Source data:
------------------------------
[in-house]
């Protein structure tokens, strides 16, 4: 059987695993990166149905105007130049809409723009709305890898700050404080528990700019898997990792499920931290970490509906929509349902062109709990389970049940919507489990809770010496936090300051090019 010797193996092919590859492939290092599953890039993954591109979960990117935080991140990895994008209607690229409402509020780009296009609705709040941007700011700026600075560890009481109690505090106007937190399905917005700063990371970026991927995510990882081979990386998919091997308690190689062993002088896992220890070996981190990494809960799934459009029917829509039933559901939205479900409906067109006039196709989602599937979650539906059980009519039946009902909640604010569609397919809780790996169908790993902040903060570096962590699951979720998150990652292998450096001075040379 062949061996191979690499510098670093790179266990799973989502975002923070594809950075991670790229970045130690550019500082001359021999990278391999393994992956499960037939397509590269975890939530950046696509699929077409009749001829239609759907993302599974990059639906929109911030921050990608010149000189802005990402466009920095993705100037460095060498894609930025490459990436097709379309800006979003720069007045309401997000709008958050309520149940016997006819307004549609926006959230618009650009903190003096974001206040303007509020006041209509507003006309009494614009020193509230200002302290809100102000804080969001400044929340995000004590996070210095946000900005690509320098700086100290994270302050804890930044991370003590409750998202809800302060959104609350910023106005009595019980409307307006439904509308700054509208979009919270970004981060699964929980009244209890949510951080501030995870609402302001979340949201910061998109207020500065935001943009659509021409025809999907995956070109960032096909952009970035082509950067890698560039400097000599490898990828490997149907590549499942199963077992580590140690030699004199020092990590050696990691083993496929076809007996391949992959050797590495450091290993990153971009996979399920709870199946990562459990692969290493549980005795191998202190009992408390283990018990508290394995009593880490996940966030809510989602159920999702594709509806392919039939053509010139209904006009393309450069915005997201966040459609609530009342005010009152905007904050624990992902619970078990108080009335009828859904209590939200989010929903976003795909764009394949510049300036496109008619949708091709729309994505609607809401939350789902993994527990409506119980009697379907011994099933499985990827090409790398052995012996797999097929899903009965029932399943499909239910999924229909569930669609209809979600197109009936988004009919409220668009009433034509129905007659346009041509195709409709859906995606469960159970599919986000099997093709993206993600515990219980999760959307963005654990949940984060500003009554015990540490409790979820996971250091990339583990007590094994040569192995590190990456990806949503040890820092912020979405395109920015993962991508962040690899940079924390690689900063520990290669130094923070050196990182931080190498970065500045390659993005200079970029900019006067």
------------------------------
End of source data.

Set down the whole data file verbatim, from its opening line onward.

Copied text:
[in-house]
């Protein structure tokens, strides 16, 4: 059987695993990166149905105007130049809409723009709305890898700050404080528990700019898997990792499920931290970490509906929509349902062109709990389970049940919507489990809770010496936090300051090019 010797193996092919590859492939290092599953890039993954591109979960990117935080991140990895994008209607690229409402509020780009296009609705709040941007700011700026600075560890009481109690505090106007937190399905917005700063990371970026991927995510990882081979990386998919091997308690190689062993002088896992220890070996981190990494809960799934459009029917829509039933559901939205479900409906067109006039196709989602599937979650539906059980009519039946009902909640604010569609397919809780790996169908790993902040903060570096962590699951979720998150990652292998450096001075040379 062949061996191979690499510098670093790179266990799973989502975002923070594809950075991670790229970045130690550019500082001359021999990278391999393994992956499960037939397509590269975890939530950046696509699929077409009749001829239609759907993302599974990059639906929109911030921050990608010149000189802005990402466009920095993705100037460095060498894609930025490459990436097709379309800006979003720069007045309401997000709008958050309520149940016997006819307004549609926006959230618009650009903190003096974001206040303007509020006041209509507003006309009494614009020193509230200002302290809100102000804080969001400044929340995000004590996070210095946000900005690509320098700086100290994270302050804890930044991370003590409750998202809800302060959104609350910023106005009595019980409307307006439904509308700054509208979009919270970004981060699964929980009244209890949510951080501030995870609402302001979340949201910061998109207020500065935001943009659509021409025809999907995956070109960032096909952009970035082509950067890698560039400097000599490898990828490997149907590549499942199963077992580590140690030699004199020092990590050696990691083993496929076809007996391949992959050797590495450091290993990153971009996979399920709870199946990562459990692969290493549980005795191998202190009992408390283990018990508290394995009593880490996940966030809510989602159920999702594709509806392919039939053509010139209904006009393309450069915005997201966040459609609530009342005010009152905007904050624990992902619970078990108080009335009828859904209590939200989010929903976003795909764009394949510049300036496109008619949708091709729309994505609607809401939350789902993994527990409506119980009697379907011994099933499985990827090409790398052995012996797999097929899903009965029932399943499909239910999924229909569930669609209809979600197109009936988004009919409220668009009433034509129905007659346009041509195709409709859906995606469960159970599919986000099997093709993206993600515990219980999760959307963005654990949940984060500003009554015990540490409790979820996971250091990339583990007590094994040569192995590190990456990806949503040890820092912020979405395109920015993962991508962040690899940079924390690689900063520990290669130094923070050196990182931080190498970065500045390659993005200079970029900019006067």